I’m so frustrated and upset. I’m an experienced administrative assistant. I have over 20 years experience working in several law firms. I think I’m too old. I keep applying and applying for jobs in administration at all kinds of law firms and other companies. I must have emailed around 500 resumes this month. Zero response. No one is calling me. I think it’s because I’m too old. No one wants me even though I have all the skills, education and experience plus I would be a dedicated, responsible and loyal employee.
Please help me figure out why this is happening to me. I need to work desperately. I was laid off of my last position where I was working for the past 10 years. What am I doing wrong?
Old and Outdated (OAO)
Dear “Old and Outdated”,
You have asked an excellent question, which I hear often from job seekers. From my experience, the best approach to deal with these concerns is to make sure that you are conducting the best possible job search, in which you show potential employers how you could be a valuable asset to their company.
For more advice, I consulted two experts who offered their perspectives:
- Cosimo De Leo, a Senior Corporate Recruiter at a local and renowned land development and engineering firm and recognised SME (Subject Matter Expert) in the sector, offers his view on how and why job seekers get called for interviews
- Farah Alizadehahi, one of JVS Toronto’s leading Mentoring Coaches and Employment Counsellors suggests ways of enhancing your job search
I am sure you find their advice useful
1. Cosimo De Leo has the following pearls of wisdom to respond to OAO’s concerns:
As a senior recruiter, I receive about 200 resumes a day for different job opportunities at my company. I suspect that if you are applying for so many jobs and not receiving any phone calls from employers, you are missing important qualifications for the job. We usually hire people based on pre-determined criteria of the role which is written in the job description.
Most importantly, I recommend that the job seeker ask herself whether she is targeting her resume and cover letter to specific jobs and applying for positions for which she is qualified.
Before applying for a job, I recommend :
- Analyze and understand the job, its responsibilities and requirements, and be honest with yourself, as well as in your resume and cover letter.
- Target your resume and cover letter for what you CAN do.
- Be realistic; if the job calls for 10 years experience and you do not have this, then do not apply for the job. The only exception is if you can offer something special to the project that relates to what recruiters call “the deal-breakers” (must-haves) — then, the recruiter may be open to less years’ experience.
- Have an action plan; if there is a particular role you are interested in and you don’t have all the mandatory requirements, explain this in the cover letter. Mention what you are doing to acquire the required skills and experience and to compensate for this gap, such as taking a course or volunteering at a relevant company or organization.
- Develop a plan to keep track of the jobs for which you applied; as a recruiter, it is discouraging when I call an applicant and he or she has no clue about the position they applied for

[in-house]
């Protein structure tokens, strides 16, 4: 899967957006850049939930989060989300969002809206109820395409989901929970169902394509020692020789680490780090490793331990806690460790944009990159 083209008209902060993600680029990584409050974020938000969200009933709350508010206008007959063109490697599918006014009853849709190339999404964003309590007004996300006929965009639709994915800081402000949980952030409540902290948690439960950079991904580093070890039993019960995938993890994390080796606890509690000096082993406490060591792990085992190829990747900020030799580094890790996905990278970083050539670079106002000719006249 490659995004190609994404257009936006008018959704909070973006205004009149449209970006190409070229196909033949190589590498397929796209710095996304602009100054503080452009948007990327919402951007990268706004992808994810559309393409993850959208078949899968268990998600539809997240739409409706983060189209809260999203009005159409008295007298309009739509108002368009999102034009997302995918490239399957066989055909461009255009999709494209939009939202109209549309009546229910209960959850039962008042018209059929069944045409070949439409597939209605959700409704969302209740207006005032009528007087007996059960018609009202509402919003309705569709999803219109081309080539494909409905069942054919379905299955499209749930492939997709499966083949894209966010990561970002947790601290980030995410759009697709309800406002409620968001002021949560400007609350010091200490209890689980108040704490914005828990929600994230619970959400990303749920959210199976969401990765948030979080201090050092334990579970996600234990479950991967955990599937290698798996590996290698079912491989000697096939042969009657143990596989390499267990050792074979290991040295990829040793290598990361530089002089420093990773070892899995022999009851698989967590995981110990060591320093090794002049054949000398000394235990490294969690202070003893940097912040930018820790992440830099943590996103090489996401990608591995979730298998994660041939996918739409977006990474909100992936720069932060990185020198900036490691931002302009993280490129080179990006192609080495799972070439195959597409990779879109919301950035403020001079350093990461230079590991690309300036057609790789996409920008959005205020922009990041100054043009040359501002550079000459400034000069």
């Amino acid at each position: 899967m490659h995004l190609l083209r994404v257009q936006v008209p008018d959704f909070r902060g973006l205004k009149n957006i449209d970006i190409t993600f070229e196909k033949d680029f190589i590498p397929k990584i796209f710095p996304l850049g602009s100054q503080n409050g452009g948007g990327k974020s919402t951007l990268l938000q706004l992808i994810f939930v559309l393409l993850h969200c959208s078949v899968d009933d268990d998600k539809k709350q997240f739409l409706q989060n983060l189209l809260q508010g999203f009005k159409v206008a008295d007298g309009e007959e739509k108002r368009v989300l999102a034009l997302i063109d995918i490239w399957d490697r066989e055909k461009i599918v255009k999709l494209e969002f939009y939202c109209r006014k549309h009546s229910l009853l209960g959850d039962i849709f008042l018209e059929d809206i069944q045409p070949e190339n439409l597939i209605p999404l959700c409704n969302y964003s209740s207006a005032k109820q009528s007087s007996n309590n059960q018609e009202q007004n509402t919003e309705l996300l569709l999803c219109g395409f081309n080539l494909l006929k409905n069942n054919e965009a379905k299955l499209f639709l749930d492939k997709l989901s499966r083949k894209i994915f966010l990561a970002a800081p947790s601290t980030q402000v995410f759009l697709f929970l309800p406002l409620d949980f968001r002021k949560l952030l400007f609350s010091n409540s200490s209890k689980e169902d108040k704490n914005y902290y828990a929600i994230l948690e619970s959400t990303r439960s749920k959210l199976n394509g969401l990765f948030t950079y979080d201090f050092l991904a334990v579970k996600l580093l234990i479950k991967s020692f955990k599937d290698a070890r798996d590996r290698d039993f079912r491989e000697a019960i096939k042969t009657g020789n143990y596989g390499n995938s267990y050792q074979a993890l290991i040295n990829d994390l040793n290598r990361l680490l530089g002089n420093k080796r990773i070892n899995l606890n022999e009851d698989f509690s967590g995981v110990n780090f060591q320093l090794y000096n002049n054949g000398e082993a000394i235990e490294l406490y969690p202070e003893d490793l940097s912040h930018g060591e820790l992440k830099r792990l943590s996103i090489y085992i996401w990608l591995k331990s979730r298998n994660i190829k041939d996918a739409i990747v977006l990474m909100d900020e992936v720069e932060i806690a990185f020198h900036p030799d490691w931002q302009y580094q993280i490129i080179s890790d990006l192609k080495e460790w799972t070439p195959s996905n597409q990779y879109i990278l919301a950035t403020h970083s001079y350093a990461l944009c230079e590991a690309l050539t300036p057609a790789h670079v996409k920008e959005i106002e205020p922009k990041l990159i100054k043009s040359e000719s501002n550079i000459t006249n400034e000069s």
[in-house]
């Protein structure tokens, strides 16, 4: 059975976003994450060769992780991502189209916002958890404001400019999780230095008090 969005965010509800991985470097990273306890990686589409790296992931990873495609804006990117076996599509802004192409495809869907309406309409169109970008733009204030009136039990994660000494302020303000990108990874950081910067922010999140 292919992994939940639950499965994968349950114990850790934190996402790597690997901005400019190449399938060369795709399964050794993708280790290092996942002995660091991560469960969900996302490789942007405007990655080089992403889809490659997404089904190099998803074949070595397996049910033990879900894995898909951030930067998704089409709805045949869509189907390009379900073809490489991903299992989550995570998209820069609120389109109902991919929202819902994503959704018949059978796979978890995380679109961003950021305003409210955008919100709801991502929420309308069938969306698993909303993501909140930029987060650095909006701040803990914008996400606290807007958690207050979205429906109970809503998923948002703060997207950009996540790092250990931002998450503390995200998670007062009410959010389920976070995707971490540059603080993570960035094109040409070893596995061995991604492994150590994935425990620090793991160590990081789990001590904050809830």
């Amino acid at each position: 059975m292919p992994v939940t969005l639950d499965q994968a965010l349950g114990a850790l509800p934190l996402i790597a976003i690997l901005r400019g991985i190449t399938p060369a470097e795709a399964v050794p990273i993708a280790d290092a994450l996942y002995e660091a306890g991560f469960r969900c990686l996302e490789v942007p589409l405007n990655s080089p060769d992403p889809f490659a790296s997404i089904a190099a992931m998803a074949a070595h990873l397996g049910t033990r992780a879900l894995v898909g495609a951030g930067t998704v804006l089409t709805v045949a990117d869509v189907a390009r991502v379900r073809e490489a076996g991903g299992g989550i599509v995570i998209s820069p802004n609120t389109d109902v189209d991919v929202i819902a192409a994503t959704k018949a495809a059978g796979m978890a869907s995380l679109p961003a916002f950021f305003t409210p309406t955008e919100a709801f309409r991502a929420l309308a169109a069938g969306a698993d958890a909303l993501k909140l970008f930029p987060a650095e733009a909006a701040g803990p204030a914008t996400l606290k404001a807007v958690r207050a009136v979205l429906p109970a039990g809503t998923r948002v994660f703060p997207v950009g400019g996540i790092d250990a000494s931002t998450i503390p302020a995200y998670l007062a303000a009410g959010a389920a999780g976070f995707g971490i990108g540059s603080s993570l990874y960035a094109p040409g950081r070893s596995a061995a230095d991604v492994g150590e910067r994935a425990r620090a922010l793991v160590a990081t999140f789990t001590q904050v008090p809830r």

- Use Social Media (LinkedIn) to connect with recruiters. We use LinkedIn to source qualified candidates; it helps with networking and is excellent for time management.
Cosimo de Leon,
Senior Corporate Recruiter
2. Farah Alizadehahi, one of JVS Toronto’s leading Mentoring Coaches and Employment Counsellors, offers this advice:
I am sorry you feel that way, and I absolutely understand your concerns. I am not sure if your age is the reason you are not hearing from employers. If you were getting interviews, but not job offers, it may be more possible that your age could have been one of the reasons. But if employers are not meeting you in person, they should not have any basis upon which to make such a decision.
You say that you have emailed around 500 resumes this month and no one has called you. That definitely shows one thing: your resume is not doing what it is supposed to do, i.e. leading to an interview.
A well prepared, targeted resume should highlight your qualifications and skills, which in turn should match the needs of the employer. Only then you could expect your resume to catch employers’ attention, and motivate them to pick up the phone and invite you for an interview.
Here are my suggestions:
- Seek help from a local Employment Ontario centre to revise your resume and refresh your job search techniques, such as cover letters, labour market information, networking (including social media), and interview skills. (Keep in mind that we have five such centres throughout the GTA.)
- Make sure that your computer skills are updated and meet the expectations of your profession/industry, and that this is clearly indicated on your resume.
- Network in person and online; create a LinkedIn profile, if you don’t have one. Use it to extend your network and find some of those less widely advertised jobs.
- Plan and conduct a targeted job search; i.e. identify specific companies and jobs, research companies, target your resume and cover letters, and prepare carefully for potential interviews.
- Review your progress periodically (weekly or bi-weekly), and revise your approach accordingly — consider how many resumes you sent, how many interviews you attended, the feedback you got from interviews, etc.
I wish you success with your job search.
Mentoring Coach and Employment Counsellor
P.S. OAO, I hope you found these tips useful.
All the best with your job search — please report back to tell us how it goes!
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